Here are my thoughts about road biking and kids. I agree 100% about the equipment and the prohibitive costs. Even buying a good, used road bike can be pricey. We rented one road bike for the tour. But, in addition, you really can’t even get a road bike for kids 10 and under and if you find one, the expense is huge for something they will outgrow very quickly. That means, as a family, we have to find a way for 10-year-old Liv to road bike with us or choose something else. Neal attaches one of those single-wheeled bikes to his road bike and they ride tandem, but that extended bike is really heavy and it made for a long 25 miles for him!

    Second, Austin and Cam (13 and 12) flew around that course. I was very comfortable with them going on ahead as the route was very well marked, but, at the same time, I was really anxious because so many of our roads don’t have biking shoulders. This was true for a good portion of the 25 miles. Austin often rides his road bike 9 miles to school and, at our insistence, takes the longer route so that he has a shoulder almost all the way. And still, it is hard not to worry about safety. We have ridden almost every trail system, from Benzie to Harbor Springs, which is a safer way to go but not exactly out our back door.

    Out of four kids, one of ours can’t road bike yet and only one of the others has taken to it. I think that might be because he started earlier. We couldn’t consider road biking as a family activity until at least our third child could fit on a road bike. That means when he was old enough to road bike his older brothers were starting as well at 3 and 5 years older, well into their teens. They still bike when we bike and I have to believe that will count for something as they get older.

    Road biking isn’t the easiest thing to handle logistically and families are sometimes already overwhelmed by logistics. The equipment is expensive and can be finicky. You need good and safe routes and enough time to enjoy the ride. Kids have to be old enough to fit on a road bike and, in families, you often have to accommodate different skill levels which means spreading out on the road system. Those are all reasons that it is a little bit of a hard sport to get kids into at a young age.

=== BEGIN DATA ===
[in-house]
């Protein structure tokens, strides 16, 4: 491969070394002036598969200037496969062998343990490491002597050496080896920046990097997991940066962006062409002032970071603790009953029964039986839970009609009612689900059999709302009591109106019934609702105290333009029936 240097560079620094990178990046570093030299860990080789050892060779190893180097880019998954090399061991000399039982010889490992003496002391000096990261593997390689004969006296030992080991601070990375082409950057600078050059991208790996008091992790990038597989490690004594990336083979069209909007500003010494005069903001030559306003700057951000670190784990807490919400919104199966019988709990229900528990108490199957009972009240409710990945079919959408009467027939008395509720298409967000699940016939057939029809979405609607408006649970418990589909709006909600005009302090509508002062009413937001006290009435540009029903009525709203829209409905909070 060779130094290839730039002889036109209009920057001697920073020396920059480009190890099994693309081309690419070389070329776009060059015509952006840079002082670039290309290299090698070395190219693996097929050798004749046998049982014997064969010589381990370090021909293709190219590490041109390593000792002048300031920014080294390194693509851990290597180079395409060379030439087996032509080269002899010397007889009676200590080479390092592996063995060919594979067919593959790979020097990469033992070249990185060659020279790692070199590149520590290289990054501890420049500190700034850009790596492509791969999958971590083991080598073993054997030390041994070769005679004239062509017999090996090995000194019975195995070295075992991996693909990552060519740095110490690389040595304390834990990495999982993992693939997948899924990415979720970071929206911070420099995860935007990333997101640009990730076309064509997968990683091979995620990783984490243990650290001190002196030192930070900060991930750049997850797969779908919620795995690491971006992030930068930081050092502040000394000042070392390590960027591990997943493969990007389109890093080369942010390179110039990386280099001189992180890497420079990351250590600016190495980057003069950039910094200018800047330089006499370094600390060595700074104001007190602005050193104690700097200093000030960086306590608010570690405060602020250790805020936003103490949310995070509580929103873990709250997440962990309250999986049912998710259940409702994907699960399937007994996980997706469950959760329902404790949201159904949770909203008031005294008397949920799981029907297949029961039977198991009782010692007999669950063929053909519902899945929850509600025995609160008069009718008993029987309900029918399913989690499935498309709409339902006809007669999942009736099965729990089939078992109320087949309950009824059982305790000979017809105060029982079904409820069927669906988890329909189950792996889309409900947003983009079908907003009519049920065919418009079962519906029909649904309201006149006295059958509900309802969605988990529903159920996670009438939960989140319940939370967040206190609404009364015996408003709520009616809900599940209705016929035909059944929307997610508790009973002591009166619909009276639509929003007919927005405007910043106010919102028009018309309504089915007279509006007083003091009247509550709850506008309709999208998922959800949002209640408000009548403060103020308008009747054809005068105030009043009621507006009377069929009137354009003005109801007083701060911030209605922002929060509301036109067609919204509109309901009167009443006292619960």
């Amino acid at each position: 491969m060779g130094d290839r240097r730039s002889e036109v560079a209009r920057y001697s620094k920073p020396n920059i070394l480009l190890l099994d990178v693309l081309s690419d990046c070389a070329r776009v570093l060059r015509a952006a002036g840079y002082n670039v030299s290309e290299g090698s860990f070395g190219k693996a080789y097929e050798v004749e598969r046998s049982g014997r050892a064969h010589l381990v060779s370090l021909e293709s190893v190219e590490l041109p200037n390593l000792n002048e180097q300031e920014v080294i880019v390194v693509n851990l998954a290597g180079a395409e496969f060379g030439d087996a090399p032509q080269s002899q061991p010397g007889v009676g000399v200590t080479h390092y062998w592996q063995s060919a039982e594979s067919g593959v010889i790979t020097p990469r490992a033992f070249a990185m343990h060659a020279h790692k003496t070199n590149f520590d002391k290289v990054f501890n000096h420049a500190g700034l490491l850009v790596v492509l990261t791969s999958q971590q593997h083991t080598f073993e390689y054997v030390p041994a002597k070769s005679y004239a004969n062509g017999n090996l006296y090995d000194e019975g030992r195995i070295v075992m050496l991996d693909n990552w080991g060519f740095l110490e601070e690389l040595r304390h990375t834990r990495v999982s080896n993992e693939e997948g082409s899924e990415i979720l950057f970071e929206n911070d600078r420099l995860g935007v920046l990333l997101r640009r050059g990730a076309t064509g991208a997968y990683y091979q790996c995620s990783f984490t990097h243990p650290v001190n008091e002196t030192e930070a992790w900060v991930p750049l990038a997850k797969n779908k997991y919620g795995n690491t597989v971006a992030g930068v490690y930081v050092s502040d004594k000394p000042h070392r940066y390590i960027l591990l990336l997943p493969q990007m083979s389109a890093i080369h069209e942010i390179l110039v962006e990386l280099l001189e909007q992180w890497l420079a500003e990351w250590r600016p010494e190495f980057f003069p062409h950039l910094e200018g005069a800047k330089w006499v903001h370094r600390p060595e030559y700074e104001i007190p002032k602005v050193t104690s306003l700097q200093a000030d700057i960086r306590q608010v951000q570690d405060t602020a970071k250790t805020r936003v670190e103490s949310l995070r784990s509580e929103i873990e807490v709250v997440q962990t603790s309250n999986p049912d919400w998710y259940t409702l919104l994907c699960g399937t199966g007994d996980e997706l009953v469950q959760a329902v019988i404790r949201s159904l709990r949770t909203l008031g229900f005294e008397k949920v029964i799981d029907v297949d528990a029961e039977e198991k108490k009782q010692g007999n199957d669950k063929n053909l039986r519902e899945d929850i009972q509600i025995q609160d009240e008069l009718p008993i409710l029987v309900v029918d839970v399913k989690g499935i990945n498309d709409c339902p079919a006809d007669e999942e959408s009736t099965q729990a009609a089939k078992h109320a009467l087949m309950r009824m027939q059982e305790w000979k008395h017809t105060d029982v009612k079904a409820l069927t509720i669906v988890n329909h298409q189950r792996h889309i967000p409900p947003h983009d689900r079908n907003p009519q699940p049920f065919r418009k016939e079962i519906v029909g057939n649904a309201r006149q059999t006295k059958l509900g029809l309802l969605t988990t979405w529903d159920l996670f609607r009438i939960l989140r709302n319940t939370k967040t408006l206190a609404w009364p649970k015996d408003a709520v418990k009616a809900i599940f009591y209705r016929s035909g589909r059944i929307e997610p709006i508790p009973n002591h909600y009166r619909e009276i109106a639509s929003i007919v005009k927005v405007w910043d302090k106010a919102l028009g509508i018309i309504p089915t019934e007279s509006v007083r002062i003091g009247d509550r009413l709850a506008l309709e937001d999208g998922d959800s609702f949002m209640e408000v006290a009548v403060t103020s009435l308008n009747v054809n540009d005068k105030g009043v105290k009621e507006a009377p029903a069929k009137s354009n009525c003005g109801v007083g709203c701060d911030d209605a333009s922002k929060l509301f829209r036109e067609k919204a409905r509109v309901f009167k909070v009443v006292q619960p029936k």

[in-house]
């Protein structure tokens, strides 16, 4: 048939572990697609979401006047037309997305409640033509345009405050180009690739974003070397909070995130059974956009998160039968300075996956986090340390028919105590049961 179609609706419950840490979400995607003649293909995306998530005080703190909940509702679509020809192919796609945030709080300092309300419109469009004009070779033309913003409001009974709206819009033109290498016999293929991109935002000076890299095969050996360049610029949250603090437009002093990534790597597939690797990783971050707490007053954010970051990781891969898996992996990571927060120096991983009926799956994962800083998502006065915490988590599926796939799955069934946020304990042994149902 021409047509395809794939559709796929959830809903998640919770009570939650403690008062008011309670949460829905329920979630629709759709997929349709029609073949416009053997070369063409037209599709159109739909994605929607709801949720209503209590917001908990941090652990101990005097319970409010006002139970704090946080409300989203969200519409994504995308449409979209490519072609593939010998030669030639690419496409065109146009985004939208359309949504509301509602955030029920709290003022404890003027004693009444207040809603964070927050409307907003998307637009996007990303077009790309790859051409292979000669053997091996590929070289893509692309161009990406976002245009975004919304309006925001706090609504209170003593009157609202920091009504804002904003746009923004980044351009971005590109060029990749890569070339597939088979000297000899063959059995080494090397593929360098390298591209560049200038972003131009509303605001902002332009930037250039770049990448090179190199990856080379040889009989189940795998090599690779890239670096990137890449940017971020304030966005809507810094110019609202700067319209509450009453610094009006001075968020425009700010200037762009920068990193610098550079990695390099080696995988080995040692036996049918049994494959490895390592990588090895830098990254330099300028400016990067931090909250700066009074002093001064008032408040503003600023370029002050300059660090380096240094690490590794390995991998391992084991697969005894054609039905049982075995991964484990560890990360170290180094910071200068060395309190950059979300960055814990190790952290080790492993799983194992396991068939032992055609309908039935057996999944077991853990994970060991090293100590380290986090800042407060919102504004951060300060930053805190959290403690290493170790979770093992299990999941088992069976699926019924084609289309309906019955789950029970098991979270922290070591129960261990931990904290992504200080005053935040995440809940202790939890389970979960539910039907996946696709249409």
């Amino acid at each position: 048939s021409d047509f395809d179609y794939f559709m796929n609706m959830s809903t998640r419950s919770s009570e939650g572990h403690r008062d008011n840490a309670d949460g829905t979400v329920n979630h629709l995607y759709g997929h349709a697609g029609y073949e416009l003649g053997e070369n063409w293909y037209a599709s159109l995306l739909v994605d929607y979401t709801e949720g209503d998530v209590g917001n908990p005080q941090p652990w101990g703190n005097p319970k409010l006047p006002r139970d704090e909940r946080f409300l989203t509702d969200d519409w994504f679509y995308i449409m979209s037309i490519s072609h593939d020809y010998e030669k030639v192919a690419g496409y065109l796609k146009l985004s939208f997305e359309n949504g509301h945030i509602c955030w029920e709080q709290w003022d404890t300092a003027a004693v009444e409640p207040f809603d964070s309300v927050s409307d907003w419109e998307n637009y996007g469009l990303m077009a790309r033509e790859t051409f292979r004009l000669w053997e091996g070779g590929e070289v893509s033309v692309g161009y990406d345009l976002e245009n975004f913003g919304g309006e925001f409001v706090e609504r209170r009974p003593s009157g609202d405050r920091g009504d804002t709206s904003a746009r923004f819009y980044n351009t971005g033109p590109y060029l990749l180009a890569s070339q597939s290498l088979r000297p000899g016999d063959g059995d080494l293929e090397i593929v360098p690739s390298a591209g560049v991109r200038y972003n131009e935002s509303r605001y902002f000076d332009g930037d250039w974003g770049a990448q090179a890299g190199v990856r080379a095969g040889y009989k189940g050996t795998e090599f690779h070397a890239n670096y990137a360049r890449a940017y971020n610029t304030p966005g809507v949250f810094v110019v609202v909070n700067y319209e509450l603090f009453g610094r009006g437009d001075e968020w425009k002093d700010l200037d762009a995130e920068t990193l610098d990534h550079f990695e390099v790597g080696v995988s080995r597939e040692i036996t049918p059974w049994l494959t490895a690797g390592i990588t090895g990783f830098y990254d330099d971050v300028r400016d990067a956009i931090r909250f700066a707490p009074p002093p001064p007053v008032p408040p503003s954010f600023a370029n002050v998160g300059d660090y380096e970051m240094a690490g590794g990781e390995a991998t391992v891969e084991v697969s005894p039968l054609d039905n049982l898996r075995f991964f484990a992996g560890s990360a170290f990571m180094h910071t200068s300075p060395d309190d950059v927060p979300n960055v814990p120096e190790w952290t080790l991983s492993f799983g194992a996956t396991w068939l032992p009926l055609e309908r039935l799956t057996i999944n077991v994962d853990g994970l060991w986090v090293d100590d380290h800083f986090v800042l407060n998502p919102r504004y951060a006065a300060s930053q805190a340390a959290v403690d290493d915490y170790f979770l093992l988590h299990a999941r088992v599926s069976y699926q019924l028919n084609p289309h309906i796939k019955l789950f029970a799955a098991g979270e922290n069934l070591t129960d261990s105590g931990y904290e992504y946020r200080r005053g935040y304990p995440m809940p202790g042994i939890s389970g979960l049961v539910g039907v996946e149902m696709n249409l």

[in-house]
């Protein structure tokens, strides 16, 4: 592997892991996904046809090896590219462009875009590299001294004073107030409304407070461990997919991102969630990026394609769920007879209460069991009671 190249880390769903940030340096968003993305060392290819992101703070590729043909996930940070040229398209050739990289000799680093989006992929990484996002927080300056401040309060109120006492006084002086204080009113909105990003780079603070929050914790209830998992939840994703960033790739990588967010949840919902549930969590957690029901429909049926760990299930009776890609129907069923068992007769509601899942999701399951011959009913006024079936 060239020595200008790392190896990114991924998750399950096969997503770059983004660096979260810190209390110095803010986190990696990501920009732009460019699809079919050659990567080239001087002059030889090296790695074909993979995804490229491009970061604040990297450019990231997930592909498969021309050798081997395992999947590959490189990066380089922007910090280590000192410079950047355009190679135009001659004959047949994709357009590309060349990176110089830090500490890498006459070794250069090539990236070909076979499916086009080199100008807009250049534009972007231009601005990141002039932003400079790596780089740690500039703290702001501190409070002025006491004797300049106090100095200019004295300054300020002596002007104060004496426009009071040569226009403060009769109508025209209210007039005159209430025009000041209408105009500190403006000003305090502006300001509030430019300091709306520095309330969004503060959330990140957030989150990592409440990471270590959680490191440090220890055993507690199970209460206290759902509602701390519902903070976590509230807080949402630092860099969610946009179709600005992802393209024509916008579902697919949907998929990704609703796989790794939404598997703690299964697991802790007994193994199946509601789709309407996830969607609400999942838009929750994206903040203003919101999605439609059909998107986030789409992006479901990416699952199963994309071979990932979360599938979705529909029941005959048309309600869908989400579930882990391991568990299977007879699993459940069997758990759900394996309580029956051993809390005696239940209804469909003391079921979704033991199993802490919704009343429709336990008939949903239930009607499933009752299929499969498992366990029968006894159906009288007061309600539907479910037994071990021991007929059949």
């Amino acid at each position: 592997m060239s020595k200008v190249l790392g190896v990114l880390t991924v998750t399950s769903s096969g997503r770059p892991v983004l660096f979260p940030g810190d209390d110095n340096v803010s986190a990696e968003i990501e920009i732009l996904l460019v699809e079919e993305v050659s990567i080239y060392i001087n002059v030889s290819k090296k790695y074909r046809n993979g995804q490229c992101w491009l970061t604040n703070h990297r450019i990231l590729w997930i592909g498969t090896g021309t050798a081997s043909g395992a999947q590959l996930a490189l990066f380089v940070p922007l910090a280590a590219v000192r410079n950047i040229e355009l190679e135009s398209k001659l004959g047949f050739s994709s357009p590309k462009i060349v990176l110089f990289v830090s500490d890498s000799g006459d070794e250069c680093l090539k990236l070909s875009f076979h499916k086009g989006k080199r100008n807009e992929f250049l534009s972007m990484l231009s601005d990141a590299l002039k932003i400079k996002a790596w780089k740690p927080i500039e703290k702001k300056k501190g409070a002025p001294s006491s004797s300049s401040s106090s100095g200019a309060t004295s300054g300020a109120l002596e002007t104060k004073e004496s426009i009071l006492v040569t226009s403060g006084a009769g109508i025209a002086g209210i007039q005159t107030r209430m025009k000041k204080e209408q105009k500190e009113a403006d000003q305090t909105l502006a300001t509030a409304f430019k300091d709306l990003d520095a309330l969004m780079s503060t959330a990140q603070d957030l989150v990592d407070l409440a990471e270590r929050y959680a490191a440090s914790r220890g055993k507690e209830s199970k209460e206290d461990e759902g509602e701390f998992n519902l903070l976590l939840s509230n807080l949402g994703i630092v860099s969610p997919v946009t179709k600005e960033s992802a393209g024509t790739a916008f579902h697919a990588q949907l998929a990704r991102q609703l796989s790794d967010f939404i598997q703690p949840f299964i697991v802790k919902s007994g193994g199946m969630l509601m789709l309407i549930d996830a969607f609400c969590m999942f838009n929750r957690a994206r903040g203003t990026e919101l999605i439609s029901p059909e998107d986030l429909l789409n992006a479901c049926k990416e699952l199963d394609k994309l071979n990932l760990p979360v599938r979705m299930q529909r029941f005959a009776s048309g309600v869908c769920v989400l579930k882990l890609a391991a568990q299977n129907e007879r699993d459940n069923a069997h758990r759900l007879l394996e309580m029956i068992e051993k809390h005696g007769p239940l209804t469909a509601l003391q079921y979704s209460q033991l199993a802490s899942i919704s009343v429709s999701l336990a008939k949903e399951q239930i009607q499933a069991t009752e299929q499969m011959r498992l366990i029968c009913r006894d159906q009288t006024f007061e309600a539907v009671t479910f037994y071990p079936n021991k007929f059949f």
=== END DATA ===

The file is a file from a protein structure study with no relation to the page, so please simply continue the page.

The reasons to do it? Time together in a beautiful landscape. Thrilling rides that get kids’ hearts pounding. Terrific stops for water and picnicking which is great time to lounge around and talk. Wonderful exercise. And on and on… Our goal? To get Liv a few inches taller before the next Harvest Tour rolls around!

  2. Great post Jeff (and thanks for helping out at the event!) Many young people just have one bike- a mountain bike- and haven’t experienced road riding. If they already enjoy mountain biking, I think most would enjoy road riding if they give it a try. Some folks who come to our Bike Education Classes are terrified of riding on the road and maneuvering “like a car”. So, there is a comfort level with being so exposed on the roadways that people need to feel comfortable with.
    I guess the message here is to get young people on bikes and hopefully they will continue to pursue it as a lifelong activity.